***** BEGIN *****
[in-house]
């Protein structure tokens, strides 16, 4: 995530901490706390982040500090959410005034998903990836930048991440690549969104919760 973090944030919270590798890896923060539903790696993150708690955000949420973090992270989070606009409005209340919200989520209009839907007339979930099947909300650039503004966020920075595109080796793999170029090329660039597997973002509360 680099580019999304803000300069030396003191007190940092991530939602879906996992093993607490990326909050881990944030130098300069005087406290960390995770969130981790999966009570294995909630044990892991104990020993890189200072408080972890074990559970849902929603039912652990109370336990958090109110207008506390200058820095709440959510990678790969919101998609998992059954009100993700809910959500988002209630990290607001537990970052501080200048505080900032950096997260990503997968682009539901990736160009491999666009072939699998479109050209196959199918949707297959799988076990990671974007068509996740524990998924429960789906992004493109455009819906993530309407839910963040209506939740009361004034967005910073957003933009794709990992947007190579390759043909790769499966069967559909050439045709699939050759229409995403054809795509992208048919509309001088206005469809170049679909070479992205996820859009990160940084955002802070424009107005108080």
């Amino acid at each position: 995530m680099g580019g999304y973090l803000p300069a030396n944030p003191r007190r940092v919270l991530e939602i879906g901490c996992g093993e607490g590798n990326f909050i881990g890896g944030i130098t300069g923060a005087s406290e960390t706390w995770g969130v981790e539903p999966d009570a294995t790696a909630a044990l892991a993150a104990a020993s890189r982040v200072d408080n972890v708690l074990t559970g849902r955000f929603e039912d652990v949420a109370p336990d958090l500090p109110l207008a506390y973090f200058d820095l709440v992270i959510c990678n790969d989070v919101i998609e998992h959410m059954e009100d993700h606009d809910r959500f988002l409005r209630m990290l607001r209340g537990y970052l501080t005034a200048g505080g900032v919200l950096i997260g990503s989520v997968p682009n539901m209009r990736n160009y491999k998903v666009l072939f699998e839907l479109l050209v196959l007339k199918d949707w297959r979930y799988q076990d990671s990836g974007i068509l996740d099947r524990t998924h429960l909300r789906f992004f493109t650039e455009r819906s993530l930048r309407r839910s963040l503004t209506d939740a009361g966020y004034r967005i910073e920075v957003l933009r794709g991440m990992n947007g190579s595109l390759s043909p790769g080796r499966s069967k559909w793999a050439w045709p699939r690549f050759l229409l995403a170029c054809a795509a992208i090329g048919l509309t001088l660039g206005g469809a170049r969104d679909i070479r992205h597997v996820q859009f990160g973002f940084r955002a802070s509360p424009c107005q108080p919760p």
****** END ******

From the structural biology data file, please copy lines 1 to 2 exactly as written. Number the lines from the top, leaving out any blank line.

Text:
[in-house]
């Protein structure tokens, strides 16, 4: 995530901490706390982040500090959410005034998903990836930048991440690549969104919760 973090944030919270590798890896923060539903790696993150708690955000949420973090992270989070606009409005209340919200989520209009839907007339979930099947909300650039503004966020920075595109080796793999170029090329660039597997973002509360 680099580019999304803000300069030396003191007190940092991530939602879906996992093993607490990326909050881990944030130098300069005087406290960390995770969130981790999966009570294995909630044990892991104990020993890189200072408080972890074990559970849902929603039912652990109370336990958090109110207008506390200058820095709440959510990678790969919101998609998992059954009100993700809910959500988002209630990290607001537990970052501080200048505080900032950096997260990503997968682009539901990736160009491999666009072939699998479109050209196959199918949707297959799988076990990671974007068509996740524990998924429960789906992004493109455009819906993530309407839910963040209506939740009361004034967005910073957003933009794709990992947007190579390759043909790769499966069967559909050439045709699939050759229409995403054809795509992208048919509309001088206005469809170049679909070479992205996820859009990160940084955002802070424009107005108080």